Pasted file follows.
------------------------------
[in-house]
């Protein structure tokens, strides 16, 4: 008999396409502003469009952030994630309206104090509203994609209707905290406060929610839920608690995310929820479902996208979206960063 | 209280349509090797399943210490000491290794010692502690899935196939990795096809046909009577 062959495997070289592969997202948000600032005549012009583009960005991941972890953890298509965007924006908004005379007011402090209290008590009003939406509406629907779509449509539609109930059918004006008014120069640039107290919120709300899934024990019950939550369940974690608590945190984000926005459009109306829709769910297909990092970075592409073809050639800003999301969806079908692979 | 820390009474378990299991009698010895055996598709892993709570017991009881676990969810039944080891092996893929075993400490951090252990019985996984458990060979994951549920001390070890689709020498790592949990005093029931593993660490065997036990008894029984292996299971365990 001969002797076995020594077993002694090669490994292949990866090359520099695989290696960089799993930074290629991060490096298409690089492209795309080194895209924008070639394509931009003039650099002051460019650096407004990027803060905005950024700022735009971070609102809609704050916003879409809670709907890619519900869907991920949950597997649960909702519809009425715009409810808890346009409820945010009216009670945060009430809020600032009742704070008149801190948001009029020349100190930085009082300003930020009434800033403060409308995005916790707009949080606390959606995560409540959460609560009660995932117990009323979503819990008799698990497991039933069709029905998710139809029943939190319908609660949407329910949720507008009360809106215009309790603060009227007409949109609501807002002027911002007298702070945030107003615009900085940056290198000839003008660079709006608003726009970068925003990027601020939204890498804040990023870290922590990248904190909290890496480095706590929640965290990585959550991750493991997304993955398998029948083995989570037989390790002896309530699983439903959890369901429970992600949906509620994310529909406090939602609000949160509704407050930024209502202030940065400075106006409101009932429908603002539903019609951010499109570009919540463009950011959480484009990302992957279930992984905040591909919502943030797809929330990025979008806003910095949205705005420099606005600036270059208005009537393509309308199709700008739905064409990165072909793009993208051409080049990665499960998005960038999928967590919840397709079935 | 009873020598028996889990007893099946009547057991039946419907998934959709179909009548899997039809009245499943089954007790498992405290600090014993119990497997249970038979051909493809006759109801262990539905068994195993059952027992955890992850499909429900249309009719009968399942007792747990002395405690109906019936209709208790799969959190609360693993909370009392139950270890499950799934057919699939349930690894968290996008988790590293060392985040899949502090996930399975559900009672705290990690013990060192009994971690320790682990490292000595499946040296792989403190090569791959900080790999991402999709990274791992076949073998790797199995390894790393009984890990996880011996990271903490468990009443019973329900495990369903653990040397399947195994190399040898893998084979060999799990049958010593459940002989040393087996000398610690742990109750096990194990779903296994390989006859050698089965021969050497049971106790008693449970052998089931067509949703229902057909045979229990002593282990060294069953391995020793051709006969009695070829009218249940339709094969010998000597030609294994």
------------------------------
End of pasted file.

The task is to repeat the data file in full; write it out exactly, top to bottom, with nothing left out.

[in-house]
């Protein structure tokens, strides 16, 4: 008999396409502003469009952030994630309206104090509203994609209707905290406060929610839920608690995310929820479902996208979206960063 | 209280349509090797399943210490000491290794010692502690899935196939990795096809046909009577 062959495997070289592969997202948000600032005549012009583009960005991941972890953890298509965007924006908004005379007011402090209290008590009003939406509406629907779509449509539609109930059918004006008014120069640039107290919120709300899934024990019950939550369940974690608590945190984000926005459009109306829709769910297909990092970075592409073809050639800003999301969806079908692979 | 820390009474378990299991009698010895055996598709892993709570017991009881676990969810039944080891092996893929075993400490951090252990019985996984458990060979994951549920001390070890689709020498790592949990005093029931593993660490065997036990008894029984292996299971365990 001969002797076995020594077993002694090669490994292949990866090359520099695989290696960089799993930074290629991060490096298409690089492209795309080194895209924008070639394509931009003039650099002051460019650096407004990027803060905005950024700022735009971070609102809609704050916003879409809670709907890619519900869907991920949950597997649960909702519809009425715009409810808890346009409820945010009216009670945060009430809020600032009742704070008149801190948001009029020349100190930085009082300003930020009434800033403060409308995005916790707009949080606390959606995560409540959460609560009660995932117990009323979503819990008799698990497991039933069709029905998710139809029943939190319908609660949407329910949720507008009360809106215009309790603060009227007409949109609501807002002027911002007298702070945030107003615009900085940056290198000839003008660079709006608003726009970068925003990027601020939204890498804040990023870290922590990248904190909290890496480095706590929640965290990585959550991750493991997304993955398998029948083995989570037989390790002896309530699983439903959890369901429970992600949906509620994310529909406090939602609000949160509704407050930024209502202030940065400075106006409101009932429908603002539903019609951010499109570009919540463009950011959480484009990302992957279930992984905040591909919502943030797809929330990025979008806003910095949205705005420099606005600036270059208005009537393509309308199709700008739905064409990165072909793009993208051409080049990665499960998005960038999928967590919840397709079935 | 009873020598028996889990007893099946009547057991039946419907998934959709179909009548899997039809009245499943089954007790498992405290600090014993119990497997249970038979051909493809006759109801262990539905068994195993059952027992955890992850499909429900249309009719009968399942007792747990002395405690109906019936209709208790799969959190609360693993909370009392139950270890499950799934057919699939349930690894968290996008988790590293060392985040899949502090996930399975559900009672705290990690013990060192009994971690320790682990490292000595499946040296792989403190090569791959900080790999991402999709990274791992076949073998790797199995390894790393009984890990996880011996990271903490468990009443019973329900495990369903653990040397399947195994190399040898893998084979060999799990049958010593459940002989040393087996000398610690742990109750096990194990779903296994390989006859050698089965021969050497049971106790008693449970052998089931067509949703229902057909045979229990002593282990060294069953391995020793051709006969009695070829009218249940339709094969010998000597030609294994």